First thing on Tuesday morning (and remember, Tuesday is actually Monday for U.S. traders), we suggested that the mood was dour.
I mean look, the mood is guaranteed to be some semblance of dour after a long weekend in the U.S. Americans aren’t a forward-looking bunch. They don’t think about Sunday in terms of “tomorrow is Monday” or, in the case of this week, they don’t think in terms of “Monday is a holiday but Tuesday is not.” Americans think of Sunday like a fun sequel to Saturday – so, more drinking, more laziness, and pretending like work isn’t right around the corner.
So even if futures were green and yields were lower and there wasn’t every reason to believe that we’re going to have to worry about 3% on 10s all week amid the Treasury supply deluge and what should be Fed minutes tipping an inclination to think price pressures are indeed materializing, U.S. traders would be irritated to be back at work. That’s the way it works in America.
But not everyone’s feeling that gloomy vibe. Former trader and current Bloomberg columnist Richard Breslow has the exact opposite read on things. “Today has a distinctly upbeat feel to it [and] that’s rare enough, so I’m going to enjoy it while it lasts,” he writes in his first missive of the week. “Equity markets have been moving around, but the action isn’t couched in dire terms every time there has been a dip [and] the coming bond auction deluge is being discussed in terms of appropriate concessions rather than who’s going to want all of this stuff,” he continues.
The irony there is that what’s actually “rare enough” is Richard Breslow couching things in the most optimistic terms possible, which is what we got this morning.
Anyway, one person who’s not feeling quite so enthusiastic is Morgan Stanley’s Andrew Sheets, who says what we saw in equities earlier this month was an “appetizer, not the main course.”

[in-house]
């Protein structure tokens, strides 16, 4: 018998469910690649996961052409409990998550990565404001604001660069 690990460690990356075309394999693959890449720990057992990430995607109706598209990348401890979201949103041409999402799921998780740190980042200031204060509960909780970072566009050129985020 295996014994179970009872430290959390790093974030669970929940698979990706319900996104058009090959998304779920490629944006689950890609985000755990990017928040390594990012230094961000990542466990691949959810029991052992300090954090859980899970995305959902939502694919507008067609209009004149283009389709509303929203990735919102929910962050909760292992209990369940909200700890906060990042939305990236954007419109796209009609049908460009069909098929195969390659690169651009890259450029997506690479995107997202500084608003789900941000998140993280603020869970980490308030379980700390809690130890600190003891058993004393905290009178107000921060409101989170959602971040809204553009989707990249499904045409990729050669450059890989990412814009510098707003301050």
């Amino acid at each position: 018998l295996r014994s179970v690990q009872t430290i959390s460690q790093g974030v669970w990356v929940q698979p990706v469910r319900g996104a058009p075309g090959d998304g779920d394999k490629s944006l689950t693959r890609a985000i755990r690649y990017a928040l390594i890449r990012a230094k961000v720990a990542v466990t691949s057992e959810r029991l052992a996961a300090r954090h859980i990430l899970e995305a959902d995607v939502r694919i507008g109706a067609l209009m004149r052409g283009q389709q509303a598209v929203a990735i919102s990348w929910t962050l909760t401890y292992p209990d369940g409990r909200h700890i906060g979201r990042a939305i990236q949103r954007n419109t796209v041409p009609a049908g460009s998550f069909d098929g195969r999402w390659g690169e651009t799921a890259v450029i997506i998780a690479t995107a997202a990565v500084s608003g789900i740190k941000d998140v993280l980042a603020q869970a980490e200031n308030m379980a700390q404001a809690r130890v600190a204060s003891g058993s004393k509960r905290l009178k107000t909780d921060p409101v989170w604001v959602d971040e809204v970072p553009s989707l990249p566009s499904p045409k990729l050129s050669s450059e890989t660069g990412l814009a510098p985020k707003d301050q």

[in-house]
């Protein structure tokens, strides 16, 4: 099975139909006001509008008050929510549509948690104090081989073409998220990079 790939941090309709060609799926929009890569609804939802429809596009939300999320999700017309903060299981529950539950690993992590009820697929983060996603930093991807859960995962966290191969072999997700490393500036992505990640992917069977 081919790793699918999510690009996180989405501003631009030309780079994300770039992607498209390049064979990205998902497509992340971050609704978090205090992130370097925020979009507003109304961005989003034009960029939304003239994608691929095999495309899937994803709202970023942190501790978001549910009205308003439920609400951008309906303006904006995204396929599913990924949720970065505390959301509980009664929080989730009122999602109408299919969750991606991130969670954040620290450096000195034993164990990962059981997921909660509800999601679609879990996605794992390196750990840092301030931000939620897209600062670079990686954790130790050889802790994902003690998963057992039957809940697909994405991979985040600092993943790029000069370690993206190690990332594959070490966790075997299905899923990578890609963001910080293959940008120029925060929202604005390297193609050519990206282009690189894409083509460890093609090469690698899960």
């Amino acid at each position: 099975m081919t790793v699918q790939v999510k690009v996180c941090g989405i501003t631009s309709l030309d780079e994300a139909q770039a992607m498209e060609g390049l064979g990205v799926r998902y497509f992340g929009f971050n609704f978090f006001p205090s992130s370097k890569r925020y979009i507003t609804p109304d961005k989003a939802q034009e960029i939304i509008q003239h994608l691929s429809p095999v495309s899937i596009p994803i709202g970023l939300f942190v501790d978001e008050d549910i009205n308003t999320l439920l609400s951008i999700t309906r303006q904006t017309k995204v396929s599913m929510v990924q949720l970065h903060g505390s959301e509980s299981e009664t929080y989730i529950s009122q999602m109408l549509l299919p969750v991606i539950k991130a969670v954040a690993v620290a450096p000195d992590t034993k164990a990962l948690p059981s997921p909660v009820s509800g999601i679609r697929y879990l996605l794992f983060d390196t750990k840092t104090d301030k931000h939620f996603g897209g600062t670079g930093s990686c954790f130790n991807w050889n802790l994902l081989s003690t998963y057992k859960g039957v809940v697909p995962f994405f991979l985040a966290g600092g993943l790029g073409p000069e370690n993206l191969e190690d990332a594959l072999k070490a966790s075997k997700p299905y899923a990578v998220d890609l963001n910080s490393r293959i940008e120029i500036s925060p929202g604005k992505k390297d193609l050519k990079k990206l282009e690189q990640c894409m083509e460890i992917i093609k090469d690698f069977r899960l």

To be sure, that’s hardly a wildly contrarian take. Sure, most people are still constructive, but as Breslow notes in the same note mentioned above, there’s no shortage of people who can rattle off a list of reasons to be concerned. Essentially, Sheets is warning about the same thing that Deutsche Bank and others have warned on recently – namely that higher real yields could soon present a particular daunting challenge for equities. Recall this from DB’s Dominic Konstam:
However we also know that for SPX in particular it matters where the term premia is falling (or rising). Inflation term premia has turned out to be positive for SPX while real yield term premia is negative. We interpret this in terms of the “numerator” on earnings being levered to inflation so the risk of higher inflation tends to dominate the negative impact on the discount factor for earnings. By contrast there is no earnings leverage to real yields. On the contrary, higher real yield term premia threatens an overshoot of real yields to equilibrium rates which would depress growth. A Fed “behind the curve” maybe about a (bear) steepening in the nominal curve but if it is about a steepening in the real yield curve i.e. the promise of much higher real yields in the future, it is more ominous for equities all else being equal as opposed to a steeper inflation curve. The inflation curve matters not so much because of the threat of higher future inflation per se but because as and when the Fed no longer tolerates higher inflation at any stage, a more aggressive rise in real rates will likely reduce risk neutral rates, which is negative for equities.
In any event, Morgan Stanley’s Sheets offers the following assessment of what he apparently thinks is going to be a “tricky” situation later in the year when inflation pressures continue to build but growth begins to moderate. To wit:
It’s when growth softens while inflation is still rising that returns suffer most. Strong global growth and a good first-quarter reporting season provided an important offset. We remain on watch for ‘tricky hand-off’ in the second quarter, as core inflation rises and activity indicators moderate.
And that gets us back to the above-mentioned Richard Breslow who says “this really does feel like a moment worth savoring, because I don’t have to try very hard to find people only too happy to assure me that the good vibes won’t last” what with “yields too high, equity multiples that won’t keep up, political instability – potential bummers all.”
There you go. Lots of “bummers” on the horizon. So you know “savor” the moment, because if Andrew Sheets is correct, the main course to the “appetizer” we got earlier in February isn’t going to be what one might call “savory.”